Well, we know now that it wasn’t “one hazy moment,” it was a longstanding pattern of lies and deception. And every day that Posnanski remains silent, is another day that his reputation and his fanbase take huge hits.

    Right now, I can reach no other conclusions than (a) Posnanski is a coward who is unwilling to either speak out against Paterno or own up to the fact that he still admires Paterno, (b) Posnanski is a hypocrite who was more than willing to look the other way and write his little book as long as it wasn’t HIS kids getting raped, and (c) Posnanski is a naive fool who has no ability to judge the character of others, and is little more than a shill or mouthpiece who can be easily manipulated by coaches and athletes.

    My point is this: Joe Posnanski can remain silent, if he wants. He can write a not-very-critical book about Paterno, if he wants. But if these are the choices he makes, I think he can expect to lose a lot of the respect and a lot of the fanbase he’s built up over the years.

    One last thing: Inasmuch as Joe Posnanski has not poster a comment–or any story of any sort–since the Freeh report broke, then those who would like to oomment on this matter have no choice but to use this thread. It is not “more than a little crazy.” So why don’t you take your judgments and your holier-than-thou attitude and shove them.

    • KHAZAD says:

      Whatever the level of Paterno’s guilt, there is absolutely no doubt that he fits the definition of a scapegoat-one who bears the brunt of the blame for others, one who is the subject of irrational hostility.

      All of these comments are full of judgments about Posnanski and come from a holier than thou attitude, including and perhaps especially yours,so ending your comment with that was quite hypocritical.

      Joe has said he will say what he has to say about the subject in his book. I have no doubt that whatever his conclusions are will be in there. He and his publishers made the (probably difficult) decision to still publish the book, and that is now the proper forum for whatever he has to say, and admittedly probably a more beneficial place to say it for Joe and the publishers who gave him a contract or advance.

      If you need to make holier than thou judgements or condemn Joe and leave his fanbase because he is not leading the lynch mob, then do what you need to do and don’t let the door hit you in the ass on the way out.

    • CB says:

      This comment has been removed by a blog administrator.

  65. Unknown says:

    Or option D.) Joe is going to prove himself a professional man of letters and issue some sort of statement that grapples with the worst sports scandal in American history, in his own time, with his own unique perspective. As a longtime loyal reader, I am willing to grant him that.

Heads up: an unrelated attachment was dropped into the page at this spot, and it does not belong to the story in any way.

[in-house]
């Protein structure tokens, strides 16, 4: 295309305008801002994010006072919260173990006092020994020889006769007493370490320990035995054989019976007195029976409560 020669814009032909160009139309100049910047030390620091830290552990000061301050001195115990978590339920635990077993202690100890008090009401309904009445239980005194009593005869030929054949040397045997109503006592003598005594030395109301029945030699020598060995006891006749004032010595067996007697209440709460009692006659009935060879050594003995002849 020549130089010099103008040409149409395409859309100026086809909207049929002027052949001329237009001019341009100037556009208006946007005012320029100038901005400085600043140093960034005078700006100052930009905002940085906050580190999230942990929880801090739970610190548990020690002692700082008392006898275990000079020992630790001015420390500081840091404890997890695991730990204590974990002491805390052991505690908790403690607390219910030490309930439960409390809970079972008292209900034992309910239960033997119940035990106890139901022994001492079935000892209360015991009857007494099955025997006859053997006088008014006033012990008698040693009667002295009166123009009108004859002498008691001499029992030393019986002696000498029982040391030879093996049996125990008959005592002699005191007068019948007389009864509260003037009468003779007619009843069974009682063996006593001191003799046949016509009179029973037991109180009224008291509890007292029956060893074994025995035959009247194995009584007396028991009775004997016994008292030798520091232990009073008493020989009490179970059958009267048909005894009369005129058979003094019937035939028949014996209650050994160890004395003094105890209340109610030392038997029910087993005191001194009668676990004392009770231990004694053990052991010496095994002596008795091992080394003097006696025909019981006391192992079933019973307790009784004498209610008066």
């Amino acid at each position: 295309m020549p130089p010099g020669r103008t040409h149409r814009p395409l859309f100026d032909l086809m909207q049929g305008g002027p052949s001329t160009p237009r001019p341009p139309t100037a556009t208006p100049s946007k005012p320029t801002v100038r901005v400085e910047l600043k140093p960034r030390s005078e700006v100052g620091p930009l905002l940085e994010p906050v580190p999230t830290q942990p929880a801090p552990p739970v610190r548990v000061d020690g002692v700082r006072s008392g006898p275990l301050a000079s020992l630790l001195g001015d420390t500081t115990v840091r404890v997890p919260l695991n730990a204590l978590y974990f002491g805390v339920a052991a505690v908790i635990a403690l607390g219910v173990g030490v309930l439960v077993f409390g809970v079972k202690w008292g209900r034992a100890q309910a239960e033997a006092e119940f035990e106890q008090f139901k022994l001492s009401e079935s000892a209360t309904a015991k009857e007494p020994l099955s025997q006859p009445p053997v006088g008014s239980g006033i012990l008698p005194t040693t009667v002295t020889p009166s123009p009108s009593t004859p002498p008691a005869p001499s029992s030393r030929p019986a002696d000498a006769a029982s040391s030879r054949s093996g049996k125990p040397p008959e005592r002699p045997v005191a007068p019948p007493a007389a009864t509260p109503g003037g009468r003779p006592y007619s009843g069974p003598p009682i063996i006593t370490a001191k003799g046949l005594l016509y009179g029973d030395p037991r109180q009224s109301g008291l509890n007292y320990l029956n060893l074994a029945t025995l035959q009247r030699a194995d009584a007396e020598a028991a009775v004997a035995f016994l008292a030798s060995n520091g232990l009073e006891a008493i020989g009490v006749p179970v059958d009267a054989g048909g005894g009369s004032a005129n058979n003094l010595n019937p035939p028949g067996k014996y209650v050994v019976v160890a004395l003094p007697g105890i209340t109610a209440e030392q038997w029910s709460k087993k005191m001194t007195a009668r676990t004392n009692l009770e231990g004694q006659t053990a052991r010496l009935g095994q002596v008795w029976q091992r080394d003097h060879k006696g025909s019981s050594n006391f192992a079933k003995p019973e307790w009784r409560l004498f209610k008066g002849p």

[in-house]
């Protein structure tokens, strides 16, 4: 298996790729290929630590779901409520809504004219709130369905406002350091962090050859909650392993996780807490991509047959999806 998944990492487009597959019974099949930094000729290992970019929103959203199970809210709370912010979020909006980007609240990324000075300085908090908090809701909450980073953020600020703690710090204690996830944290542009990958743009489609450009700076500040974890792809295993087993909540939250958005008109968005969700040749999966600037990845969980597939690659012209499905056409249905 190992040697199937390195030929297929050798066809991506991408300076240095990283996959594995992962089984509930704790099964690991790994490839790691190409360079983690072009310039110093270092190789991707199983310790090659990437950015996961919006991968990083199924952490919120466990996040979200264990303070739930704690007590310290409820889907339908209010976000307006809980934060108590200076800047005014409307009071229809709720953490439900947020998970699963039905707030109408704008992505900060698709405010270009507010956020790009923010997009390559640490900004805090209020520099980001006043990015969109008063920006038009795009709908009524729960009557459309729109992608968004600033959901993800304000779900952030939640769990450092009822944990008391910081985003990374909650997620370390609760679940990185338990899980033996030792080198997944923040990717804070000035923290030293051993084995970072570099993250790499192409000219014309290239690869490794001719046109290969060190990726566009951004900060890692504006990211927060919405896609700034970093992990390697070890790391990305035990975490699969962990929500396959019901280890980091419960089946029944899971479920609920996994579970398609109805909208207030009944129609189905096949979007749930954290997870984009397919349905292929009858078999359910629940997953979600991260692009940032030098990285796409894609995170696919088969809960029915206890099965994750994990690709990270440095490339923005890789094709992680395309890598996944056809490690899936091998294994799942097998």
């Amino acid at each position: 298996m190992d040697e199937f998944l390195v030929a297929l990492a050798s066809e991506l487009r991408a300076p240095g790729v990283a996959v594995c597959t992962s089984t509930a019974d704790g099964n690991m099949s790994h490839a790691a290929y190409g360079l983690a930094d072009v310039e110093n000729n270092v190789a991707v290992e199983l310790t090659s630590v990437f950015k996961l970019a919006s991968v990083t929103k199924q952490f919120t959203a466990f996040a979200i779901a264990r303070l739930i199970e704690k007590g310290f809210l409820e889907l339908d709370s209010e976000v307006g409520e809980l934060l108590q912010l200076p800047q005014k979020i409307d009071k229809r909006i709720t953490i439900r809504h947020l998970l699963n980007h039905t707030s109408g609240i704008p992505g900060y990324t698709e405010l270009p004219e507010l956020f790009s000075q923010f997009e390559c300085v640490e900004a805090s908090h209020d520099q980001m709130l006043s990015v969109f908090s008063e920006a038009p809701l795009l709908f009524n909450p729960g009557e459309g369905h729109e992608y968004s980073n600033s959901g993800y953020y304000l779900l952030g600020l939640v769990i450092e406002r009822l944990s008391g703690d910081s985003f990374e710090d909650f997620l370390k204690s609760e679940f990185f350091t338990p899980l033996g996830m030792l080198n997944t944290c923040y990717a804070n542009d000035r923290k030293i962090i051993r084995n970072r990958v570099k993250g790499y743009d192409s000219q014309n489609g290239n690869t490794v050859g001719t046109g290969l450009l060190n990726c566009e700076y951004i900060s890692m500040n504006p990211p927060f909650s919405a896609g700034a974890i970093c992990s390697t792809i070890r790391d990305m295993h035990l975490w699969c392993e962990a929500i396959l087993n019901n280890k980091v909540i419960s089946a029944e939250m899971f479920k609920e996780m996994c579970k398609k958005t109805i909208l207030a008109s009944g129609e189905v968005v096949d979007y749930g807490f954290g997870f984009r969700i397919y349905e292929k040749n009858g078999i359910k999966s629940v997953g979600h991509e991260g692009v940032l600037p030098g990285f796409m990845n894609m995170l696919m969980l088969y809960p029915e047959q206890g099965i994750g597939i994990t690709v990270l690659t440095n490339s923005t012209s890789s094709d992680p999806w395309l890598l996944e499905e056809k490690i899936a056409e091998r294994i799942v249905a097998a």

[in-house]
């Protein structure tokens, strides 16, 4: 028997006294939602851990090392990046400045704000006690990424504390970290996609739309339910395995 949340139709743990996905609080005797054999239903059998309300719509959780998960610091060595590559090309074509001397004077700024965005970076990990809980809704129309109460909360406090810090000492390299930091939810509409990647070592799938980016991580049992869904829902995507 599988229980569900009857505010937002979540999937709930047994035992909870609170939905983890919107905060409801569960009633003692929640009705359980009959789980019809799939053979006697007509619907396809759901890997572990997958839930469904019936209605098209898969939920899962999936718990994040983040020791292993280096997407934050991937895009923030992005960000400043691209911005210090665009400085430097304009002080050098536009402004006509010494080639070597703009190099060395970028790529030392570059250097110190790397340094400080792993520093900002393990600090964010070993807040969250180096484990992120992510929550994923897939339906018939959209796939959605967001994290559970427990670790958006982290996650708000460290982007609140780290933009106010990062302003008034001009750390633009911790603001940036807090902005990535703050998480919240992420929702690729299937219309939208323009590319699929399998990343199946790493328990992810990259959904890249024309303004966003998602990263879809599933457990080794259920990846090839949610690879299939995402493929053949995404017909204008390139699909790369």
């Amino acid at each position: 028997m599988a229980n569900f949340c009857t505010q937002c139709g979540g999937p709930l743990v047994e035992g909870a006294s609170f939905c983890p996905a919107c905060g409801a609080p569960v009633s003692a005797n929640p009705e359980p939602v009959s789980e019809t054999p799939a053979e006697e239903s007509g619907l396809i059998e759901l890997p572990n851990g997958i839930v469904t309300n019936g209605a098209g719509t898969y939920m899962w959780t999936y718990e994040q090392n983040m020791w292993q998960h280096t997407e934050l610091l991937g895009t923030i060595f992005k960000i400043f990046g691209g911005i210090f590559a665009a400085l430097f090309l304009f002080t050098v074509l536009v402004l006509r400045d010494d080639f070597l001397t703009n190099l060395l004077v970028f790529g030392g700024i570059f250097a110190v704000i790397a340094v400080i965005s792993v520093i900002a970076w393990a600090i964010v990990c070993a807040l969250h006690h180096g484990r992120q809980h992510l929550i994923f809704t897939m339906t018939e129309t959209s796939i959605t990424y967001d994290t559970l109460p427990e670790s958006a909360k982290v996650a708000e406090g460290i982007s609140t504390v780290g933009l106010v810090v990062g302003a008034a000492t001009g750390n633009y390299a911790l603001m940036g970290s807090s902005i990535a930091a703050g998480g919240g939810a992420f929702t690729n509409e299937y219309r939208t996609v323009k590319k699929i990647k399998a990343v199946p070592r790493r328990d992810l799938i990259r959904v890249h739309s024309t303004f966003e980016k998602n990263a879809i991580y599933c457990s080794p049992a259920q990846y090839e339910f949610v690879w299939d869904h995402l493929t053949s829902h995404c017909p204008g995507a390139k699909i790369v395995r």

To fail to do at least that–to remain silent–to simply write about Robinson Cano at the All Star Game or the time George Brett told that one joke at a Mookie Wilson fundraiser, is asking his loyal readers (again, of which I am one) to take a Ray Kinsella like stroll through the cornfields. Look at the baseball diamond. Look at the green grass. And forget. Baseball, baseball, baseball…an incantation for some lost innocence.

    Unfortunately, as adults, as readers, we need more than that.

  66. Brian says:

    Reading the comments on here that are actually about the article, it seems there are two camps: people (Yankees fans) who think (incorrectly) that the HR Derby matters a great deal, and people who know it doesn’t matter and that the boos were more about Billy Butler than Robinson Cano. Cano seemed to understand that fact a lot more than his supporters. After a great show (thank you, Mr. Cano) there are no hard feelings. KC fans have been known to organize and protest the politics of the game (see the “Share the Wealth” game from ’99,) and no Royals fan will hold a grudge about this. Doesn’t seem like the same can be said for New Yorkers, but heck, I guess if we made some Yankees angry we did something right. Your ire puts us on the map faster than the Dayton Moore Process ever could.

    • mickey says:

      I believe the chronology of this pissing match would show that those that first made the judgment that the HR Derby matters are the KC fans who took umbrage when Butler was not chosen and then conflated that to a snub of Kansas City and all that it stands for.

    • Chris says:

      How many times does this have to be said for the Yanks fans to get it through their thick heads. It was Cano who said he would take a Royals position player if chosen for the all start game, and then Cano who failed to do so despite Butler being our lone representative.